In addition to those already in our pews, there are other people who suffer mental health challenges who are hesitant to enter the doors of the church. Many times, this is because they have been convinced by the theology that still exists in some congregations that their illness is the result of demonic possession or sinful behavior. The stigma created by such beliefs is a dehumanizing barrier that often sets those with mental health challenges apart from the rest of the community, based on societal norms of mental wellness. As theologian, John Swinton explains: “In the minds of the media and the general public, people with mental health problems frequently ‘cease being persons.’ Instead they become identified by their pathologies-schizophrenics, or manic depressives, terms that substitute their primary identity as human beings made in God’s image and passionately loved by God, for a socially constructed way of being that seriously limits their life possibilities.”

Jesus models for his disciples’ barrier-breaking friendship, the type of friendship that dissolves stigma, revealing the humanity of the person and the gifts that they were given by God to share. Swinton describes the friendship of Jesus best when he says:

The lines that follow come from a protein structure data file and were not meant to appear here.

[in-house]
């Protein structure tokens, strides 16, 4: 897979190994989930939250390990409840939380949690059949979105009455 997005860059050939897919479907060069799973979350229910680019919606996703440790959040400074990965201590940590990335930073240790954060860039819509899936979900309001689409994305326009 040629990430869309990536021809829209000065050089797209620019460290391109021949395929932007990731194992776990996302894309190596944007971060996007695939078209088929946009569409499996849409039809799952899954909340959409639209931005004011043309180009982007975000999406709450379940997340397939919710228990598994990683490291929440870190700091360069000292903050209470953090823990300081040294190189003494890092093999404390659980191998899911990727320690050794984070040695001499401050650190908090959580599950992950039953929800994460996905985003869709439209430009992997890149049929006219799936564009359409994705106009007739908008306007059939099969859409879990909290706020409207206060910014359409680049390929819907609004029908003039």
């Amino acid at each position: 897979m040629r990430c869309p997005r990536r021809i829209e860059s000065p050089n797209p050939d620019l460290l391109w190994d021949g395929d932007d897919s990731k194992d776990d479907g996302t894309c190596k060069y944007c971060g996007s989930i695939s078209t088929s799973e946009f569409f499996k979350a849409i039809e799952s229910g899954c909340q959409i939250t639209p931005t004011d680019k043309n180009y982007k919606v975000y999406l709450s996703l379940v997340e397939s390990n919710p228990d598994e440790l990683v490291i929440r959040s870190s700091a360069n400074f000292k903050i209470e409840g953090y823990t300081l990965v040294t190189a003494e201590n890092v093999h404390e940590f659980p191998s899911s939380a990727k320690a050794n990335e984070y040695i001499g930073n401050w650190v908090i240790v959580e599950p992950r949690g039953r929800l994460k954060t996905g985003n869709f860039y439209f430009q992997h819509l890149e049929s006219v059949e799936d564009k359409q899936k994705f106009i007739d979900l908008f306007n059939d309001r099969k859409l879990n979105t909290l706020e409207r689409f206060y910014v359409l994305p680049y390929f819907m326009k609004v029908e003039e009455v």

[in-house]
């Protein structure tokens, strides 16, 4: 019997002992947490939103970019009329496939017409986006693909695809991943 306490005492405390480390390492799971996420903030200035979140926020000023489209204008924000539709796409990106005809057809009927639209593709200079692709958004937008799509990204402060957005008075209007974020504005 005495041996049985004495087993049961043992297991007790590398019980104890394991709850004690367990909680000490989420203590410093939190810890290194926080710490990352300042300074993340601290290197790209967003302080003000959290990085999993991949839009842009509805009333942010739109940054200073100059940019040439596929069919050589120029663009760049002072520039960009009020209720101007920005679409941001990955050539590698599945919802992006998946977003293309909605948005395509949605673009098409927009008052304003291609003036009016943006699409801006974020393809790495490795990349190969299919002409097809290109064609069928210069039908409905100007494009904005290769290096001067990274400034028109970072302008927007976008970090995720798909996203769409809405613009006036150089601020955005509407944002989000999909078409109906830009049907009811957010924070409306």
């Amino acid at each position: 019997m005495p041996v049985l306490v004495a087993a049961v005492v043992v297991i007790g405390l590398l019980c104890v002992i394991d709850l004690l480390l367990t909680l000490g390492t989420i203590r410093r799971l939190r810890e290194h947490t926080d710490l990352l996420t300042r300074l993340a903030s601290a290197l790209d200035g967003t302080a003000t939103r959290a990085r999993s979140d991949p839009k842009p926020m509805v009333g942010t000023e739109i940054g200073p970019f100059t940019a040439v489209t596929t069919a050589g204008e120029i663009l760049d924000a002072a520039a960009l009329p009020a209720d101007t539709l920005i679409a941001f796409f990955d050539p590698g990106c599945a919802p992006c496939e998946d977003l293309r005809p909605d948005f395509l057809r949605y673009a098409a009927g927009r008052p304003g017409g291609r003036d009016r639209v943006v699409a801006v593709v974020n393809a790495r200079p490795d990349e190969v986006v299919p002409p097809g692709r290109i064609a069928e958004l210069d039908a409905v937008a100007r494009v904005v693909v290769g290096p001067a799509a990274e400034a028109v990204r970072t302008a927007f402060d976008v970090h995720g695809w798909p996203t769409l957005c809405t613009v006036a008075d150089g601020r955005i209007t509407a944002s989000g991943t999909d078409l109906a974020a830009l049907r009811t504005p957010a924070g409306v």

Jesus’ friendships were always personal, as opposed to instrumental, primarily aimed at regaining the dignity and personhood of those whom society had rejected and depersonalized.

The Gospels are rich in stories of Jesus’ freeing love that flows outward from his being, towards the edges of the margins, giving the oppressed new life, by pulling them towards the center of community. One such story of Jesus’ ministry that I find particularly relevant to the experience of those with mental health challenges is the story from this morning’s Gospel lesson. Legion’s behavior, what we would recognize today as untreated mental illness, caused him to be cast out of his community, away from any love, support, and care that he might receive. With no other options, he has been forced to live out his life in isolation, on the margins of society.

If Jesus had simply driven out the demons from this man’s body, this event would have been recorded as yet another miraculous healing. Instead, Jesus broke through the boundaries that separated this man from his community by restoring his dignity, ensuring that he was properly clothed, and restoring his sense of self-worth by giving him a job to perform. He sent Legion back into the community to proclaim the word. In this way, Jesus broke down the barrier to Legion’s full inclusion in the life of his community and let him know that he was an integral part of that community…It was where he belonged.